Beneather by Beneather

Release date: May 6, 2022
Label: Where Its At Is Where You Are

Submerged and dreamy drone-pop smears for your spring come summer moments of brain drift. Beneather is sad and pretty and barely there at all, floating on the breeze, curling like smoke. A solo outing for The Leaf Library’s Lewis Young, as Beneather he mixes soft tape loops and delicate guitar flickers into slowly fading after-images of songs. As hints to what’s happening one is called ‘Dreamgaze’ another ‘Melts Into Air’. They seem to be humming in the distance, like ghosts of songs you once knew bleeding through from the past. This effect is amplified by fellow Leaf Librarian Melinda Bronstein’s hushed and wordless vocals, sighing and looping. You might think something so partial would be frustrating but in fact it’s really very calming.

Something I like about The Leaf Library is, if you just read their website you might get the idea they were a bit earnest, an overly cerebral collective, but you never get that from their music. Here too, the intellectual justifications for wading out this far are left on the shore, dissolved by lapping waves. The music simply floats, swaying on sedated beats, subtle melodies stopping it from washing away entirely. A perfect marriage of thought and expression they’re too slippery to recall but warmly familiar when you hear them again. Fragile strings of small musical moments.


On ‘Colour Me The Same’ the rhythm tics like a clock in a large deserted hall and Bronstein seems to sing “halloween up there”. It’s the one time I’m able to pick out actual words, although I’ve not really tried and I may well be mistaken. It’s not really the point, her lovely voice echoes among the loops and liquid guitar notes, a human sound. All the tunes are of a piece and yet different enough to separate themselves. ‘Tome’s scratchy backwards pulse carries sparkling guitar but no vocals. ‘Unloved Club’ has a faint How To Dress Well vibe, tasteful guitar and drowsy beats. ‘Land & Sea’ has a trace of Eno’s ‘Deep Blue Day’, ‘Halcyon Tide’ is like the muzak in the heavenly supermarket, drifting down the aisles, free of desire.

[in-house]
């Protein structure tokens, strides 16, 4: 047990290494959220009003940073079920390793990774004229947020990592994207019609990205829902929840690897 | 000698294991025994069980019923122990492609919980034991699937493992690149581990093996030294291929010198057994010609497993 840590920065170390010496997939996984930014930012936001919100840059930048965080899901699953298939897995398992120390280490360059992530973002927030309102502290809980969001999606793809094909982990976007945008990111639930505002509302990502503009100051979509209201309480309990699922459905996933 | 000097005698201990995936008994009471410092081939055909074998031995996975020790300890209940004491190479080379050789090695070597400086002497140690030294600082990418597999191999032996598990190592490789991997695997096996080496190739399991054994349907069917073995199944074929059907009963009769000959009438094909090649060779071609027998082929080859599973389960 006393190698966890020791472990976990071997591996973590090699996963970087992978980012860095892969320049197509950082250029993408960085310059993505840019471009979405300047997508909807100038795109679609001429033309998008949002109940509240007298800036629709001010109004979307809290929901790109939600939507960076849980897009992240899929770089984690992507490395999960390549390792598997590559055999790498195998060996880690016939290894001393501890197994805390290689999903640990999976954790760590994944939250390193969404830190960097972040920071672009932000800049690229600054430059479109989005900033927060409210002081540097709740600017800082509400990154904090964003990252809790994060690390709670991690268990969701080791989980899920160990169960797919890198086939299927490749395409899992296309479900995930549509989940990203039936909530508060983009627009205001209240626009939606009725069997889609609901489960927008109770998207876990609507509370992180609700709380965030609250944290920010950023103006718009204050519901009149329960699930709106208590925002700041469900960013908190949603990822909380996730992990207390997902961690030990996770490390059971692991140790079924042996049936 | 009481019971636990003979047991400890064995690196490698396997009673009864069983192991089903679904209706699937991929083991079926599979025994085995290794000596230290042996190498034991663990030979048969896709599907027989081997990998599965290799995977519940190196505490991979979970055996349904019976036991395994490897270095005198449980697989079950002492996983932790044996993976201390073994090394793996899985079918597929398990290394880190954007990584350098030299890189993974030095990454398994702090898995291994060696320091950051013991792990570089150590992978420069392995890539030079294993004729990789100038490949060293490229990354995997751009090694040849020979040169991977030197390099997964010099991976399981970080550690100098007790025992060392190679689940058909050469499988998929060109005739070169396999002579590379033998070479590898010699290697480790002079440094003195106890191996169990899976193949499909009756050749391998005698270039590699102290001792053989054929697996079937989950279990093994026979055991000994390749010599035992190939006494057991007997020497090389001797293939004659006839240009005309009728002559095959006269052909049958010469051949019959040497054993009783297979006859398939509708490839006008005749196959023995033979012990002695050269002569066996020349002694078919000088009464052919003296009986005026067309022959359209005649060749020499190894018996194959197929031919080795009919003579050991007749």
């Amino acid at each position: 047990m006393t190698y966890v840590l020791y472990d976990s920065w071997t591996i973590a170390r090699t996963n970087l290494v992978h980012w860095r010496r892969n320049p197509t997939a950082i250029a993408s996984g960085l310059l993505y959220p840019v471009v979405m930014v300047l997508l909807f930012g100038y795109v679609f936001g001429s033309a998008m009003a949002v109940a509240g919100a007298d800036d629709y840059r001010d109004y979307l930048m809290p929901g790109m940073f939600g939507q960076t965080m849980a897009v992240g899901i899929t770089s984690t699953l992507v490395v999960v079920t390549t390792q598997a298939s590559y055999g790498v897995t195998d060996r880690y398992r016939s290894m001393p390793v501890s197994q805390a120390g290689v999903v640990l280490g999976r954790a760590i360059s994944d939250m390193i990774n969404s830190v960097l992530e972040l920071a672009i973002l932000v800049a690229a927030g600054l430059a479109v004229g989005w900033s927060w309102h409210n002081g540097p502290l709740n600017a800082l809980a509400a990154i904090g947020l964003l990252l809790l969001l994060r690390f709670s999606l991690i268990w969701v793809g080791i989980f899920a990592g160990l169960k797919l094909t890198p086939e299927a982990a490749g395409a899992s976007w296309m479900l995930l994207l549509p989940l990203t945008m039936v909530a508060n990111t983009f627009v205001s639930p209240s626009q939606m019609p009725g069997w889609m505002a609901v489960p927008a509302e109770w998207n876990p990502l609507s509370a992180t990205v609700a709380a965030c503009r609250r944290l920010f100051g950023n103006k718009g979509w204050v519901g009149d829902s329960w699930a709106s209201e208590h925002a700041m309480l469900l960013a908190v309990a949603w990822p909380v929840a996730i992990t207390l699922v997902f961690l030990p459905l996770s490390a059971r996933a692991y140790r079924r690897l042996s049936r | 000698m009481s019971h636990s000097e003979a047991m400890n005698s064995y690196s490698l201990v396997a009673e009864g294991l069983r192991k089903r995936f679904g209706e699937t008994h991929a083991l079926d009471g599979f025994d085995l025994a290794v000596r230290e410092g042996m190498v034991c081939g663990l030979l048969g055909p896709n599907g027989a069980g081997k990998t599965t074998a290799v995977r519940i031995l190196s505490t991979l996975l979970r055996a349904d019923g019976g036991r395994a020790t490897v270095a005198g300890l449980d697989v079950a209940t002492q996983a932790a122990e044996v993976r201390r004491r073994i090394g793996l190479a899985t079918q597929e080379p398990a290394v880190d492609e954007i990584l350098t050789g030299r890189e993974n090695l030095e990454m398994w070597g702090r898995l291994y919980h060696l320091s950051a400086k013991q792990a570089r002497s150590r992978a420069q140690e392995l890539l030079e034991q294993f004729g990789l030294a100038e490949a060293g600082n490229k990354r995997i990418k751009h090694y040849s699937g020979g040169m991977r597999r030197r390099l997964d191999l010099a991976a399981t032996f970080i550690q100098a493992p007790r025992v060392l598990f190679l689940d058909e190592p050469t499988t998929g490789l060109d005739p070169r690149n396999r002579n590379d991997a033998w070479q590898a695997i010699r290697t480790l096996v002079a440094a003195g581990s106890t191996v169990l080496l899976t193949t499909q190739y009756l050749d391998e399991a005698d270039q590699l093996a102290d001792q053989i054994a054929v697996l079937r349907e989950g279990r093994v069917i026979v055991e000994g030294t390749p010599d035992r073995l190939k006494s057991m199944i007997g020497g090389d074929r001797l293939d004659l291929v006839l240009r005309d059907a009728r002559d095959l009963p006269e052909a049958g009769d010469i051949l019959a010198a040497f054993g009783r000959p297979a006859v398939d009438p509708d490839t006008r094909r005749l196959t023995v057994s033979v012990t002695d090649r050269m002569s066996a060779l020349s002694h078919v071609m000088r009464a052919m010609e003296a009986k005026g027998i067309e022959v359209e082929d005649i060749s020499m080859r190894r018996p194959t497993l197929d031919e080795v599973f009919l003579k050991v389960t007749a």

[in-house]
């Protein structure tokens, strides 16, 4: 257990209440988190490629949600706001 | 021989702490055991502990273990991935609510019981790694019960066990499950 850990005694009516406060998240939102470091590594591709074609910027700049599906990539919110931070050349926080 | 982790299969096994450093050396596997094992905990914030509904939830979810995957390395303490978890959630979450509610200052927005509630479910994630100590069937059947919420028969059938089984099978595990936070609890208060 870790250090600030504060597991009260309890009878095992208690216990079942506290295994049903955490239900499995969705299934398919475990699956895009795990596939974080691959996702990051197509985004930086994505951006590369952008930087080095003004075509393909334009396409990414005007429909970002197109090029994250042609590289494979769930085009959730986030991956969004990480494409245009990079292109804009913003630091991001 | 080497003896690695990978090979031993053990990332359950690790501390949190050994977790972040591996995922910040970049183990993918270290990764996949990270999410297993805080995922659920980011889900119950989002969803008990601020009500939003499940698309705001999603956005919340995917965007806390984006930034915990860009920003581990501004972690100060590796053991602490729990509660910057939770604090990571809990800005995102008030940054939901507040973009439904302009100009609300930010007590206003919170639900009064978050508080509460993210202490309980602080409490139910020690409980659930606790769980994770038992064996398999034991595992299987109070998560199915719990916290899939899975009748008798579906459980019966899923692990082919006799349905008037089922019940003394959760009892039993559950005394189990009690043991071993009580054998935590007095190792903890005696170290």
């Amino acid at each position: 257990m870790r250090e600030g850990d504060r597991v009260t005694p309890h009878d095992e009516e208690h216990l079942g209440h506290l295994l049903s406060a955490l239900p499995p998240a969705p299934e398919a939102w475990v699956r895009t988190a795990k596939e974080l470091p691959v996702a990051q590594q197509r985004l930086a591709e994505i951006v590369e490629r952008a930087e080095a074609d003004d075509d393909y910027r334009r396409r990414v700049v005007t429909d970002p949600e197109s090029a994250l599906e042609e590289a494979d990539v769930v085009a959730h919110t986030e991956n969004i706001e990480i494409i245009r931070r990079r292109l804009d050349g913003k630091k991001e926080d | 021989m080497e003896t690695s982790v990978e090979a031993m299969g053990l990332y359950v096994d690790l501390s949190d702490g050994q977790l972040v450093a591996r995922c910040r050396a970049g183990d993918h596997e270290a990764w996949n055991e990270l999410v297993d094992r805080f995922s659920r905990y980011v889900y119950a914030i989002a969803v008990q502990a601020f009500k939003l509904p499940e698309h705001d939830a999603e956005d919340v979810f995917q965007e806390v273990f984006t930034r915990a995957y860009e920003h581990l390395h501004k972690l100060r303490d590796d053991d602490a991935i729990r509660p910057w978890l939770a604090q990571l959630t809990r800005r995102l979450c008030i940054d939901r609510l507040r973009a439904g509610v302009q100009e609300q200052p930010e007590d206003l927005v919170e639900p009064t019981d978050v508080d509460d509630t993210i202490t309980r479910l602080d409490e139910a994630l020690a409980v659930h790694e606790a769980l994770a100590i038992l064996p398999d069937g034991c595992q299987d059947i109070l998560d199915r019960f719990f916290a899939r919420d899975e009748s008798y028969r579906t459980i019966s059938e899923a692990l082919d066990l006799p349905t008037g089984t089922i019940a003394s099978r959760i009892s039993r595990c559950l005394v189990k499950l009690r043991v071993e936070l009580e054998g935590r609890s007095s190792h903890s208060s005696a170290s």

It’s remarkably relaxed and soothing. Mostly it fitfully dozes, staring up at the sunlight through the leaves, stray thoughts rolling around, sense memories and fleeting impressions. A soundtrack for wool gathering. There are no ringing memory triggers, no brightly evocative fragments, no sharp scent of smoke or polish, no singular dance of light that transports you back, just the haze. Pop as a glowing narcotic cloud. Dreamgaze indeed.  

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